No, I agree we didn’t really take it from, well, let’s research how to make a game point of view, we just said, Well, we play a lot of games, we’re both smart guys, we both have a certain skill set. Let’s, let’s just make one. And that we already had a pool of friends so we could try it out. So as soon as we put together a little rough cut, which was very rough, I’m talking like glued to the backup playing cards, caught two pieces of like eight by 11 printer paper tape together with a board drawn on it, which evolved into a dry erase board. And again, it’s fun because now I got this drawer that has all the evolutions of the game as it came about. But literally, we just played and luckily, like the first two playthroughs, people are like, well, it’s not perfect, but this is a lot of fun. And then you just tweak it till you get it right. And honestly, we were just kind of Blessed there in the beginning, because some of the stuff it’s very hard, you know, in hindsight, trying to make new games and trying to work out the bugs. It just sort of gently happened for that first game. It just worked. And we got it right early. And things just fit. And then all we had to do was show it to people. And that’s where he said, you know, we kind of researched. Okay, well, we should show it to friends, and they like it. Now let’s show it to strangers. And okay, they liked it too. And one of the great things about our first game was that everybody enjoyed playing it, even if it’s not your type of game.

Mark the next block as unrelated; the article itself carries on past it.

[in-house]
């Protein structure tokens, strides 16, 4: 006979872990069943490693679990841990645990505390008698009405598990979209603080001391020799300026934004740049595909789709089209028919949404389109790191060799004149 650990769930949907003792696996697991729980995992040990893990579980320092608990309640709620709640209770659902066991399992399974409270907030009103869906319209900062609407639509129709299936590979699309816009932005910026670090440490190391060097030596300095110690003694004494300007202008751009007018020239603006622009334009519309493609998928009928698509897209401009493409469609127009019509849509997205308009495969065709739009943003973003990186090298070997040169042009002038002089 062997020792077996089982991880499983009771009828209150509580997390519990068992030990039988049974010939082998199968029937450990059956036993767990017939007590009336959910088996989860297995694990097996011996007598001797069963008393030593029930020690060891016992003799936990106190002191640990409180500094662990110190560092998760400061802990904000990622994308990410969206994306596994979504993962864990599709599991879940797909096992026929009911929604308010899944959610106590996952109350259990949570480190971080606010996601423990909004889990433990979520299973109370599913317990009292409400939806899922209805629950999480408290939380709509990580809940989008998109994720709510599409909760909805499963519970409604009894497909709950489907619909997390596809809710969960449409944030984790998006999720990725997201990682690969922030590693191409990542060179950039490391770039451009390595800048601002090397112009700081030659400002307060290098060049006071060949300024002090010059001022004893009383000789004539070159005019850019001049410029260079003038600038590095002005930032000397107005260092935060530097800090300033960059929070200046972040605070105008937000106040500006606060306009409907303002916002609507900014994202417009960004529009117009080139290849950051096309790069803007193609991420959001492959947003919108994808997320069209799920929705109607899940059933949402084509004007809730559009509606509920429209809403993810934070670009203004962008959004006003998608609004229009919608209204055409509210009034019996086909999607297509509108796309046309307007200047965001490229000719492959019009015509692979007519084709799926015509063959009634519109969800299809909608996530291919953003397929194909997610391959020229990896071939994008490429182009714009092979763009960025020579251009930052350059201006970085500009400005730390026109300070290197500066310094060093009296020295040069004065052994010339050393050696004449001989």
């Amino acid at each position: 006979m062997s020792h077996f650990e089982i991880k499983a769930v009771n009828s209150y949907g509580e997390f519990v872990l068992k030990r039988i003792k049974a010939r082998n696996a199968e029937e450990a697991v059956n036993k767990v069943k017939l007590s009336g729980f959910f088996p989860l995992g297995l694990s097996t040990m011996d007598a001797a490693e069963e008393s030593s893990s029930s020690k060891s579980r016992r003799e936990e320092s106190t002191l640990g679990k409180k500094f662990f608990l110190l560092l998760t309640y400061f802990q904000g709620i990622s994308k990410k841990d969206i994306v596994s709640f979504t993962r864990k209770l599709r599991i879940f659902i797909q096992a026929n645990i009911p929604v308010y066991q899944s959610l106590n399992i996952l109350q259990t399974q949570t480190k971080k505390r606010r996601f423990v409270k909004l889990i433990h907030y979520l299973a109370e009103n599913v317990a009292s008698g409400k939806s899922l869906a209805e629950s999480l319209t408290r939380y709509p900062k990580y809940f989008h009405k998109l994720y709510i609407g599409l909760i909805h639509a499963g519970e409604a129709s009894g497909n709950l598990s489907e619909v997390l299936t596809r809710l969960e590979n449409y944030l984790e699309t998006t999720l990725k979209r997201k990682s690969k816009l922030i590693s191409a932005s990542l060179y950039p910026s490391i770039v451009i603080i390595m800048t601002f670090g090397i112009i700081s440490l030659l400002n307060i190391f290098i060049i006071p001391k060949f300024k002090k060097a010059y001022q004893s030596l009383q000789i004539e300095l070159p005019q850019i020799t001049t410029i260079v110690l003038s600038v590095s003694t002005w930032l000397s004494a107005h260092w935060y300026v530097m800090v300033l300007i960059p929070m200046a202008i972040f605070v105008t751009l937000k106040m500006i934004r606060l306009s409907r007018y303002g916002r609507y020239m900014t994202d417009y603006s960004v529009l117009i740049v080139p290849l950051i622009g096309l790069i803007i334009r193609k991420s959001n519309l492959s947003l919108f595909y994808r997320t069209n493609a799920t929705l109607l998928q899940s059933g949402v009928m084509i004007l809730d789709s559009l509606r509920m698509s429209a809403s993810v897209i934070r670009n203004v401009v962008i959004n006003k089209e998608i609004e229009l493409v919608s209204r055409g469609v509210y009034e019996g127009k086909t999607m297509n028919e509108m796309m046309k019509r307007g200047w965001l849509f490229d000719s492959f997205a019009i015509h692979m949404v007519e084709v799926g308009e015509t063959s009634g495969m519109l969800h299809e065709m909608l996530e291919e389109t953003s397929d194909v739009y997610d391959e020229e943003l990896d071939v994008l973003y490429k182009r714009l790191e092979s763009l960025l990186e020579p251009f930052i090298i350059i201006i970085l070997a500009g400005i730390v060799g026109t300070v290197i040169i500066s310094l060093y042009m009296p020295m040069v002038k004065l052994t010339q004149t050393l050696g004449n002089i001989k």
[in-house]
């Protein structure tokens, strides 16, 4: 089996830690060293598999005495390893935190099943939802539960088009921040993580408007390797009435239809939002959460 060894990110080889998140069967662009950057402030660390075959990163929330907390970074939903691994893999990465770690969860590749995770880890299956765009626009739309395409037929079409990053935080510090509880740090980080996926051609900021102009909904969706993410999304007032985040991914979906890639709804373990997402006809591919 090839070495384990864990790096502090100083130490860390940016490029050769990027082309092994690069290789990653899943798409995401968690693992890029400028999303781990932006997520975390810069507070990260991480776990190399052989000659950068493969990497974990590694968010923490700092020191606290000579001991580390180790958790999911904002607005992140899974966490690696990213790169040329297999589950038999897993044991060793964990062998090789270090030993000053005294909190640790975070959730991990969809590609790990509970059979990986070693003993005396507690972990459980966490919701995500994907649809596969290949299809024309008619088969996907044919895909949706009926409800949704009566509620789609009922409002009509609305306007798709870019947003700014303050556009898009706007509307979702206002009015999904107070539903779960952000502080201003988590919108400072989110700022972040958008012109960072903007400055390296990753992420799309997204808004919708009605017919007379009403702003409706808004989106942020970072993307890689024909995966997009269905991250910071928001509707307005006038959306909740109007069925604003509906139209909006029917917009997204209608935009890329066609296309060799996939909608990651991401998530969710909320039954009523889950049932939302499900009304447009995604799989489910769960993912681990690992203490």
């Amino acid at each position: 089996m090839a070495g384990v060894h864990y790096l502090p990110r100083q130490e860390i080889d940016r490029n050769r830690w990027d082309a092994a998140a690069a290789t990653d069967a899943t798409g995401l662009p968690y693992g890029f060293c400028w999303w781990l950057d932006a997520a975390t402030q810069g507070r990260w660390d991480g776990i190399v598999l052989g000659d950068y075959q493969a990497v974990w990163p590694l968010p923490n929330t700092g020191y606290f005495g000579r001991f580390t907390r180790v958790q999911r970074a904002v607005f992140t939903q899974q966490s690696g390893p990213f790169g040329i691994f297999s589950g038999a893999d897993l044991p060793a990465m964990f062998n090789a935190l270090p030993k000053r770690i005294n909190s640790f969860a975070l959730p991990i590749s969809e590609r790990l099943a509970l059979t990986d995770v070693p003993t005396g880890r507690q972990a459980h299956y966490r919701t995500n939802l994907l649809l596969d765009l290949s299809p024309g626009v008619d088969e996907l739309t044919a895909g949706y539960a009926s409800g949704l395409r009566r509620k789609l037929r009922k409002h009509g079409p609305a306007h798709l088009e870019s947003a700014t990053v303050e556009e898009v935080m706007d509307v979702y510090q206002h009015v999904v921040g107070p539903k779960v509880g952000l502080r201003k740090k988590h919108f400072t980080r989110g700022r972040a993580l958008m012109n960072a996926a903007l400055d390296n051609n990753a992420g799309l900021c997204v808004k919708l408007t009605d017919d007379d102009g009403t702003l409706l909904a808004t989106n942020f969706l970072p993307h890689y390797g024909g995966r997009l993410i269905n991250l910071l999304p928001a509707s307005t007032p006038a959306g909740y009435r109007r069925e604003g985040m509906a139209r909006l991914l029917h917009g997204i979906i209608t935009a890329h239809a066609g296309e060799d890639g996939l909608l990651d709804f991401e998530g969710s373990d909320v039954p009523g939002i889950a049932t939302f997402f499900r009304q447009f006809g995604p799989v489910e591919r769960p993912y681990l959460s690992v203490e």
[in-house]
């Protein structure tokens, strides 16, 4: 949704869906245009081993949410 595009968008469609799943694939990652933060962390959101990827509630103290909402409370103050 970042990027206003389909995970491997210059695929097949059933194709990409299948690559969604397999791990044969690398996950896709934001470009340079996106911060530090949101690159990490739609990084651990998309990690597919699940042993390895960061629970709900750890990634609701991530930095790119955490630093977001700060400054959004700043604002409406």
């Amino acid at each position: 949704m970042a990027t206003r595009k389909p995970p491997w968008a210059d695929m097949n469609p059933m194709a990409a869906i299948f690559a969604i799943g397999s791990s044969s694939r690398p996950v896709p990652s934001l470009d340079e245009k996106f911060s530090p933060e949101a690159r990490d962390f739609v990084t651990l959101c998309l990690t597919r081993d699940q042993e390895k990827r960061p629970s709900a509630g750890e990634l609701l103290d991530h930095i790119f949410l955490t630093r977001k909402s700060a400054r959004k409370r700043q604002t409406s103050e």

Tim Broadwater  

I love the fact that you’re like, hey, we kept it to friends. And your metric was they enjoyed it. And so when you started showing it to strangers, what was how did you show it to strangers? What strangers?

Chris Kincaid  

Well, there’s a game store in Beckley that’s, we kind of knew the owner of, and we asked him if we could demo it there. And that was our first one with real strangers, like, we demoed it earlier than that with people who don’t necessarily play games, but we knew so they’re always nice to us, you know. But when we sat down and explained it with strangers, which was really more of a test of the rulebook, because we were confident in the game for a lot of it, but they liked it, they were having fun. And the best part of watching that is when the game when we’re no longer involved in the game takes over. Like, they’re laughing and joking. And in our game, it’s a social deception game. So they’re like calling each other out. And it’s getting a little heated in places, but people are laughing. We actually also got a few play tests, like books, a million and a few other just random places you wouldn’t necessarily expect.

Tim Broadwater